Disaster Preparedness Is Good for Democracy

Flickr/Anthony Quintano
The blizzard that pounded the Northeast on Friday was no Hurricane Sandy, but it has left thousands of people without power throughout the region. For some households, losing power may be no big deal. But if you're old or disabled, this can be a dangerous situation. The problem is that it's hard in most communities to know which residents may badly need help. After Sandy, hastily organized volunteers knocked on doors in buildings in Rockaway and other places to identify the old and frail. It's also hard, if you want to volunteer to help others in a disaster, to know where to go or what to do. In badly hit Hoboken, large numbers of volunteers were needed to help evacuate people from flooded parts of time. The city recruited these helpers, in part, by Twitter and posters around town. With major storms likely to increase, it's time to get more serious about better disaster planning. One obvious idea is to step up efforts to organize citizens to prepare for emergencies by joining...

Freedom For the Few

Flickr/Tobin B.
We should be done by now with the idea that a corporation is a single thing. Corporations contain a multitude of conflicting interests and are much more like miniature governments with their own governance structures and election systems than is commonly recognized. While these structures are far more hierarchical and undemocratic than we require of our public institutions, Americans should not be resigned that this is the best or the only way the private sector can be structured. The debate over corporate disclosure currently going on at the SEC exposes some important fissures within the modern American corporation. On the one hand, corporate managers and their allies have argued that corporations should be able to engage in political activities without having to disclose how much they spent or who that money went to. But there is a subtle slight-of-hand to this argument. It conflates the overall interests of the corporation with the desires of management and directors. What...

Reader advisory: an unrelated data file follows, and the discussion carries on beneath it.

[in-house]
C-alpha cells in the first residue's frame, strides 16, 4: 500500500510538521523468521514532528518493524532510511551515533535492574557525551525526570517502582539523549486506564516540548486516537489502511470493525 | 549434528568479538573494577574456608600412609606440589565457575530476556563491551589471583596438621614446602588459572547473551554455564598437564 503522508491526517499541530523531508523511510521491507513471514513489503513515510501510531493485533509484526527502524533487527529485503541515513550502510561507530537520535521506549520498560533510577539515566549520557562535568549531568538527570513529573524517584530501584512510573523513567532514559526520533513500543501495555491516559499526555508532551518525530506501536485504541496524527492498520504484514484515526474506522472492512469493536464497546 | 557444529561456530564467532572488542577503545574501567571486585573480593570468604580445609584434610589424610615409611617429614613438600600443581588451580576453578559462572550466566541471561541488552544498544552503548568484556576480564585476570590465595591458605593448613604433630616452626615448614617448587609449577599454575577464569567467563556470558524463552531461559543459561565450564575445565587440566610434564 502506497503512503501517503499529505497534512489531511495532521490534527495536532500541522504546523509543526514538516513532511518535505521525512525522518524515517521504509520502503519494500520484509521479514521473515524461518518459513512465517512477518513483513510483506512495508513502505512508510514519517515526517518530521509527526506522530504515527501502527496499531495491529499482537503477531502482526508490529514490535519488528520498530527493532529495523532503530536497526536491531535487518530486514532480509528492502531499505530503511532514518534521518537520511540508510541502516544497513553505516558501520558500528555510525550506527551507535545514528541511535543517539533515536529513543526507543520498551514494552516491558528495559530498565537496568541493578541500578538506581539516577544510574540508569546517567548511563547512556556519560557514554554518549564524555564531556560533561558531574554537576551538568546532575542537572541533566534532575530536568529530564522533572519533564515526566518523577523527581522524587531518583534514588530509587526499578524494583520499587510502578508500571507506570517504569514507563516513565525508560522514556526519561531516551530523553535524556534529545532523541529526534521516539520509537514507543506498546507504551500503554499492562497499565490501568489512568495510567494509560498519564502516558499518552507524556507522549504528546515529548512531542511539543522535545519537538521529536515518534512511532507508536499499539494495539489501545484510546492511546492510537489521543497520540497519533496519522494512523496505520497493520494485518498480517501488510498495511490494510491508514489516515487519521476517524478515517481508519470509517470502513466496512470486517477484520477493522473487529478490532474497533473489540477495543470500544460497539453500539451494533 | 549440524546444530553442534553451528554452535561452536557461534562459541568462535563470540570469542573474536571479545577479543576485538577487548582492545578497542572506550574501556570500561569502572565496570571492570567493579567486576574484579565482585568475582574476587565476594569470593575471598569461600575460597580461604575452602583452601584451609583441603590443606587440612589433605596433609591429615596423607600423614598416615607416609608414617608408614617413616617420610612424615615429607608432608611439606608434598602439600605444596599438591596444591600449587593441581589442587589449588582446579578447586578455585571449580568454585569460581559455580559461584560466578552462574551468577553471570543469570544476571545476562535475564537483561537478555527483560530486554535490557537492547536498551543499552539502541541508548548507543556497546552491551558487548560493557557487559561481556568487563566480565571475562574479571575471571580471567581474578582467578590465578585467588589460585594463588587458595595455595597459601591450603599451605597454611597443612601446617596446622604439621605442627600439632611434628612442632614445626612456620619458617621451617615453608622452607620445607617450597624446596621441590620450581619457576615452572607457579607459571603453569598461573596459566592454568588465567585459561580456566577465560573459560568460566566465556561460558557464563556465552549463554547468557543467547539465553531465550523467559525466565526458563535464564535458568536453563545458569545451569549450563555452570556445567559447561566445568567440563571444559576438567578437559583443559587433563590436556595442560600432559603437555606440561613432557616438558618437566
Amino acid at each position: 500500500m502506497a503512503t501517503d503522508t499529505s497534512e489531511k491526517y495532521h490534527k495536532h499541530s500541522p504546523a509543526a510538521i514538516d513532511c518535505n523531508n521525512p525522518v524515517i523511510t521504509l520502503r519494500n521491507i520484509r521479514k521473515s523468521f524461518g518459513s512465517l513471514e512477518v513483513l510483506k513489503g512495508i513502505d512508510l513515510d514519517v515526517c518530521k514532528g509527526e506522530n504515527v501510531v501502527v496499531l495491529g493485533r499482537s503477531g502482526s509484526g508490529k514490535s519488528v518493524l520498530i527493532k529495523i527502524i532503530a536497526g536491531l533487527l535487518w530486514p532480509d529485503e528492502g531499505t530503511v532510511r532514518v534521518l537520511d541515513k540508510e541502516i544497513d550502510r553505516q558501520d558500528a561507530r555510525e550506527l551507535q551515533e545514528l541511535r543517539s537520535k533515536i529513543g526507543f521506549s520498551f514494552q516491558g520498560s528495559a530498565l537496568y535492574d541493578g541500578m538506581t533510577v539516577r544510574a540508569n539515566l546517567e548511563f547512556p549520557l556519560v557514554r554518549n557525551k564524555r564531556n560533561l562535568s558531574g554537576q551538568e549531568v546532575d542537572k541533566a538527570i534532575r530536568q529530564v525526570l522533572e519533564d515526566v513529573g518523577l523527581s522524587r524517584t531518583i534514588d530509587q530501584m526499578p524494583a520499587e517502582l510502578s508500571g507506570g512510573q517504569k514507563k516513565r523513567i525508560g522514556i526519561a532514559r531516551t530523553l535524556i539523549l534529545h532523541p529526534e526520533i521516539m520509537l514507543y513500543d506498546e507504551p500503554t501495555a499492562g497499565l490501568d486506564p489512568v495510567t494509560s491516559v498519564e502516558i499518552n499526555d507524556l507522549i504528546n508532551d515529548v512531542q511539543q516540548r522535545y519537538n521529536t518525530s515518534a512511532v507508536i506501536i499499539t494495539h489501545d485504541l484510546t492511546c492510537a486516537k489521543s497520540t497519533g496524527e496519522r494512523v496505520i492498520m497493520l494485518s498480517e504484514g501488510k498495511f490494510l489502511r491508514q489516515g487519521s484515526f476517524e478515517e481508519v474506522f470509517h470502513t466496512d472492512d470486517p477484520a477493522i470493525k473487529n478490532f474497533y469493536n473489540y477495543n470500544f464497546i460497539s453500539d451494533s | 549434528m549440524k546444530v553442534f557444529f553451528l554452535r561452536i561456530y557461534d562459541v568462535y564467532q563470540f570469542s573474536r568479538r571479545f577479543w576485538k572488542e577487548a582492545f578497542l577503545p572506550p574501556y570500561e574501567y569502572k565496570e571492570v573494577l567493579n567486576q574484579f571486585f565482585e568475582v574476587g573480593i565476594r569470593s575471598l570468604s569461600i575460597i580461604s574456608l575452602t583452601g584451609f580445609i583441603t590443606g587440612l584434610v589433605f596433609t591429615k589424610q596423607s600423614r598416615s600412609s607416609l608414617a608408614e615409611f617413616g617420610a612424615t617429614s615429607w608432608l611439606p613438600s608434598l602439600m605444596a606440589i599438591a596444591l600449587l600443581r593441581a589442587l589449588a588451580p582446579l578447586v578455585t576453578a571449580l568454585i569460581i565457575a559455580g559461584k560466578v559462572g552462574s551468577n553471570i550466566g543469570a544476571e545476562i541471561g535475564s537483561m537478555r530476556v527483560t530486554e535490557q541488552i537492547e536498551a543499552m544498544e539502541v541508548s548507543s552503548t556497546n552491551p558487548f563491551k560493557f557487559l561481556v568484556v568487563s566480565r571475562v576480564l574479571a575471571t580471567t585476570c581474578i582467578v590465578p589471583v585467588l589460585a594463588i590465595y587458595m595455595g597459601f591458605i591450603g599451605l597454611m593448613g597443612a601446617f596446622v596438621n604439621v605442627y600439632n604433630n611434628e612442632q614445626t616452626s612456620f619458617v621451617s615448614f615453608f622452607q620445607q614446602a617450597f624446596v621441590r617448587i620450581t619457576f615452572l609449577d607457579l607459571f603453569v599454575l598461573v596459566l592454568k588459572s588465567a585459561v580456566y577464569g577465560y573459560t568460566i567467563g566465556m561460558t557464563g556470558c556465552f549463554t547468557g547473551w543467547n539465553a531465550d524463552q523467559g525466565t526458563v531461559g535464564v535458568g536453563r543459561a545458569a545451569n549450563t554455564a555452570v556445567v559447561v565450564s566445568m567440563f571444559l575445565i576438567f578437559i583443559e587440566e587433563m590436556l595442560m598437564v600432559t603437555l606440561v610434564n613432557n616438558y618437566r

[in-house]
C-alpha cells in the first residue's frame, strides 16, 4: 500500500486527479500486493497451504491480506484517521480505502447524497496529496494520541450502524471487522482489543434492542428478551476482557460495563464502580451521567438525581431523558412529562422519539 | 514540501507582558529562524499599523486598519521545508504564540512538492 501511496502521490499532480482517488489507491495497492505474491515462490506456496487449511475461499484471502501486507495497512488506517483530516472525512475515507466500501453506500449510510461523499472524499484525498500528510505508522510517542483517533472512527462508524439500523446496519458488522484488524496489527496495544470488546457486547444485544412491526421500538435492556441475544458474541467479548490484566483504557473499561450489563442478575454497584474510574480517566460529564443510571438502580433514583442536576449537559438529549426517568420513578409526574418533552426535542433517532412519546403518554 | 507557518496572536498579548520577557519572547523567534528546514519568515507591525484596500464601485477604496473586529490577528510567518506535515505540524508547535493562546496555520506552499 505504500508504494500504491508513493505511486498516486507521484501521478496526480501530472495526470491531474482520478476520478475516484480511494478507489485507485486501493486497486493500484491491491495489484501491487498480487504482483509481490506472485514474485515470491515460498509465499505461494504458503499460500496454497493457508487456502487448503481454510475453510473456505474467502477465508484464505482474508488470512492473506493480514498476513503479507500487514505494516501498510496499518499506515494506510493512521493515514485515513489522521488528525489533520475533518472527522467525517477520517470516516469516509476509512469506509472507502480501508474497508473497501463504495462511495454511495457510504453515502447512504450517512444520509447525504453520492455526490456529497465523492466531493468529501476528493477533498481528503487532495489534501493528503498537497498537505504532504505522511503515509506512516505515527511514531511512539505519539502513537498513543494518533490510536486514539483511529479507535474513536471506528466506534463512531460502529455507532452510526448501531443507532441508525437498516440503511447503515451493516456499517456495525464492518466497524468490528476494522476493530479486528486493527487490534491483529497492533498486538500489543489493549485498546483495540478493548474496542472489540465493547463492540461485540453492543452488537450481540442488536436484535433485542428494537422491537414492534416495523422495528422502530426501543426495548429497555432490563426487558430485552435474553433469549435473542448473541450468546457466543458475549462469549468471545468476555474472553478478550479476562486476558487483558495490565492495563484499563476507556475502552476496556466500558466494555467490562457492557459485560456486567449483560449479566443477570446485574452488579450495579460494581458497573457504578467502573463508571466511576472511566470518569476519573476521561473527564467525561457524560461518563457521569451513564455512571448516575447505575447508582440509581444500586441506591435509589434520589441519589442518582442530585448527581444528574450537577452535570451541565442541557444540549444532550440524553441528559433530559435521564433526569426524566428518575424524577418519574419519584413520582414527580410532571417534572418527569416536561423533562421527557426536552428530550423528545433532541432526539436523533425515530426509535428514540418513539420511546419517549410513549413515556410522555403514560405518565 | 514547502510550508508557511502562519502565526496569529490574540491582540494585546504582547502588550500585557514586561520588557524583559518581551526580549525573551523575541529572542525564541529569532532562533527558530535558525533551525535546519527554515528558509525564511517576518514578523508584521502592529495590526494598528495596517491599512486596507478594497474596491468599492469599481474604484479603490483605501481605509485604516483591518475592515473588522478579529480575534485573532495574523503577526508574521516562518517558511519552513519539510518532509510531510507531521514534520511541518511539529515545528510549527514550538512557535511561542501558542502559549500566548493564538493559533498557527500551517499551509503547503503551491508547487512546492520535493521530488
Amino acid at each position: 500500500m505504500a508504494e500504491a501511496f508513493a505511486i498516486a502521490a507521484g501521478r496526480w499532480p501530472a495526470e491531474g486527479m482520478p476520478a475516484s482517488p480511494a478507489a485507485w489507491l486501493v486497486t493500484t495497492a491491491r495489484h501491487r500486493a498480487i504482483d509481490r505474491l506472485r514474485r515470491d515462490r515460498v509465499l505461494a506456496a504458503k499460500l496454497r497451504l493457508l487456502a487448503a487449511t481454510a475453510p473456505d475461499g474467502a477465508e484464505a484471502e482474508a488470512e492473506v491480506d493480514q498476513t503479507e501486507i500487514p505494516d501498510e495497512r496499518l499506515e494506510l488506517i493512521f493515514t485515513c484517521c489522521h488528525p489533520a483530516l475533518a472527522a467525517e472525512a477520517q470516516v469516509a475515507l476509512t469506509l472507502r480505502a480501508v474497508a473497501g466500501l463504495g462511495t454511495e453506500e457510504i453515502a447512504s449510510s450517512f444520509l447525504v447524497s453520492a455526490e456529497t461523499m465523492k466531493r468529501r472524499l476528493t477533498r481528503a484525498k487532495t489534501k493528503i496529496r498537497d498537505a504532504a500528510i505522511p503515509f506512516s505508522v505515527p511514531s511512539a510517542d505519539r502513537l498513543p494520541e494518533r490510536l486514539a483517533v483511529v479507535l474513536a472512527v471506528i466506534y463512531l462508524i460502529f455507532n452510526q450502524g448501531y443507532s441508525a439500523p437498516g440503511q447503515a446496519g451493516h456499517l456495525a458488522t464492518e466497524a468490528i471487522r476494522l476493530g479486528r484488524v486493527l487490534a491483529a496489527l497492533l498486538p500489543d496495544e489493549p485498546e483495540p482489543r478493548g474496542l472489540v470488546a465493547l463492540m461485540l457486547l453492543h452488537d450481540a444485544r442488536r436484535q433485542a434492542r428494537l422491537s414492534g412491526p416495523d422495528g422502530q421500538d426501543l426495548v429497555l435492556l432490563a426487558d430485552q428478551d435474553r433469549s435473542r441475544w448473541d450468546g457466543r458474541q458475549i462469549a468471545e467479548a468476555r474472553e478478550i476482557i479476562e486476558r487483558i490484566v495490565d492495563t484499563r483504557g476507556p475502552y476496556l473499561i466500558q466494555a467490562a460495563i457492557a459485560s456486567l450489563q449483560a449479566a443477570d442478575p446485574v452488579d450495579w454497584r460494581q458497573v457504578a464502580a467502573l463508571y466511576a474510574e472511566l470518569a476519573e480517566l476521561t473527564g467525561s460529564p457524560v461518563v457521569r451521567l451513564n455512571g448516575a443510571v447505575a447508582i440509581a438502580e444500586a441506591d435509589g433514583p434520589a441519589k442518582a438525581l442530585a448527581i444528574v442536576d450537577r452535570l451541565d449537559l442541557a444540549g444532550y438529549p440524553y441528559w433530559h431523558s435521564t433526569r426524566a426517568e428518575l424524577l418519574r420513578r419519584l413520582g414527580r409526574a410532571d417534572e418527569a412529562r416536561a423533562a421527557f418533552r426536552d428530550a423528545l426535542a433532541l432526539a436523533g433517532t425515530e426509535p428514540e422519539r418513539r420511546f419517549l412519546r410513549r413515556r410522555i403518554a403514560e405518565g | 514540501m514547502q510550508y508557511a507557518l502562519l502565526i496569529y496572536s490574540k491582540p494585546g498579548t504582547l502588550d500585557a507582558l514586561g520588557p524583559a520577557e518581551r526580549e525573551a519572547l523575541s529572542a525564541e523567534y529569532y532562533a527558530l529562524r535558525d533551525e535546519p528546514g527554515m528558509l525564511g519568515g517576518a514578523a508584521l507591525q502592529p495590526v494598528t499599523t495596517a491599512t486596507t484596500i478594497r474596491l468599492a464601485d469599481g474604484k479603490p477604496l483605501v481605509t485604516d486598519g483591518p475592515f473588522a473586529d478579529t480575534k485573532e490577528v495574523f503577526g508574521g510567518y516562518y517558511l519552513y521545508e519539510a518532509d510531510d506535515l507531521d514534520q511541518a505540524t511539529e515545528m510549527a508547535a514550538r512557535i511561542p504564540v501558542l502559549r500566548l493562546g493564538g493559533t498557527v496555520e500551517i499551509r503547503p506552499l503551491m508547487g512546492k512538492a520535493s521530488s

Biting the Hand that Feeds Them

Flickr/Fibonacci Blue
Paul Krugman noted on ABC's This Week yesterday that the GOP's problem is that its "base is old white people." This is largely true. Exit polls show that Mitt Romney won all voters 65 and older by 12 percentage points, and white older voters by 22 points. Barack Obama won all voters under 30 by 23 points, and nonwhite young voters by 36 points. Such numbers are a big problem for the GOP amid fast changing demographics, as we've heard often in recent months. But here's an interesting question raised by the same data: If the GOP leans so heavily on older white voters, then why is it leading the charge to cut entitlements for seniors? Politics is supposed to be about who gets what, but things often don't work that way. In 2011, The New York Times ran a fascinating chart about the percentage of personal income that comes from government benefits in different states. It showed that hardcore Republican states—where a lot of those older white conservative voters live—relied most heavily on...